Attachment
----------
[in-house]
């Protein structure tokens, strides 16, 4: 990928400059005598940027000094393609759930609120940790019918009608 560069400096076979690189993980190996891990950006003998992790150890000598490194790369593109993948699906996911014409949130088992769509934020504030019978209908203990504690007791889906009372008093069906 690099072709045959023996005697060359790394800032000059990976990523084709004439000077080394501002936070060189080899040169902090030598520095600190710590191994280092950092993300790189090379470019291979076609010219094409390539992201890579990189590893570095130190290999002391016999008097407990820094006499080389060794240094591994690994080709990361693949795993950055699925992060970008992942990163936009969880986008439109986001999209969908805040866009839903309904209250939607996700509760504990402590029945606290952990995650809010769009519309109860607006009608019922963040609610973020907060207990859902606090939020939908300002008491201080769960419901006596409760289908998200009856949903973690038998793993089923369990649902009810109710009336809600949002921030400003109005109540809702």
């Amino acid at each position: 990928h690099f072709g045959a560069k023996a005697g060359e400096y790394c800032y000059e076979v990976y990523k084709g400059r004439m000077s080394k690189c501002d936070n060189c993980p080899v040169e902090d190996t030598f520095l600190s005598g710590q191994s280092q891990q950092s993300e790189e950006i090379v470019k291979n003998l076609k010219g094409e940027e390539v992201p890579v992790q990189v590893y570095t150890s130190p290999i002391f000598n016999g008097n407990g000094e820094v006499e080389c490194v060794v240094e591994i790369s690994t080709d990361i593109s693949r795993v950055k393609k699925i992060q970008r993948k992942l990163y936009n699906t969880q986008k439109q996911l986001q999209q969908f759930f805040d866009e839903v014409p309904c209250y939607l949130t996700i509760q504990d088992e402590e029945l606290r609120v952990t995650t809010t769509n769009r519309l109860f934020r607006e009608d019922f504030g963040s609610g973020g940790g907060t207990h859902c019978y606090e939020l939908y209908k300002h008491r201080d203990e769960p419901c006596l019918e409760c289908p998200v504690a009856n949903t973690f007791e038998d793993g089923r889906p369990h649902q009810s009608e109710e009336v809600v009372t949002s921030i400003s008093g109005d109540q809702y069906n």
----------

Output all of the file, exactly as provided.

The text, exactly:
[in-house]
């Protein structure tokens, strides 16, 4: 990928400059005598940027000094393609759930609120940790019918009608 560069400096076979690189993980190996891990950006003998992790150890000598490194790369593109993948699906996911014409949130088992769509934020504030019978209908203990504690007791889906009372008093069906 690099072709045959023996005697060359790394800032000059990976990523084709004439000077080394501002936070060189080899040169902090030598520095600190710590191994280092950092993300790189090379470019291979076609010219094409390539992201890579990189590893570095130190290999002391016999008097407990820094006499080389060794240094591994690994080709990361693949795993950055699925992060970008992942990163936009969880986008439109986001999209969908805040866009839903309904209250939607996700509760504990402590029945606290952990995650809010769009519309109860607006009608019922963040609610973020907060207990859902606090939020939908300002008491201080769960419901006596409760289908998200009856949903973690038998793993089923369990649902009810109710009336809600949002921030400003109005109540809702």
């Amino acid at each position: 990928h690099f072709g045959a560069k023996a005697g060359e400096y790394c800032y000059e076979v990976y990523k084709g400059r004439m000077s080394k690189c501002d936070n060189c993980p080899v040169e902090d190996t030598f520095l600190s005598g710590q191994s280092q891990q950092s993300e790189e950006i090379v470019k291979n003998l076609k010219g094409e940027e390539v992201p890579v992790q990189v590893y570095t150890s130190p290999i002391f000598n016999g008097n407990g000094e820094v006499e080389c490194v060794v240094e591994i790369s690994t080709d990361i593109s693949r795993v950055k393609k699925i992060q970008r993948k992942l990163y936009n699906t969880q986008k439109q996911l986001q999209q969908f759930f805040d866009e839903v014409p309904c209250y939607l949130t996700i509760q504990d088992e402590e029945l606290r609120v952990t995650t809010t769509n769009r519309l109860f934020r607006e009608d019922f504030g963040s609610g973020g940790g907060t207990h859902c019978y606090e939020l939908y209908k300002h008491r201080d203990e769960p419901c006596l019918e409760c289908p998200v504690a009856n949903t973690f007791e038998d793993g089923r889906p369990h649902q009810s009608e109710e009336v809600v009372t949002s921030i400003s008093g109005d109540q809702y069906n």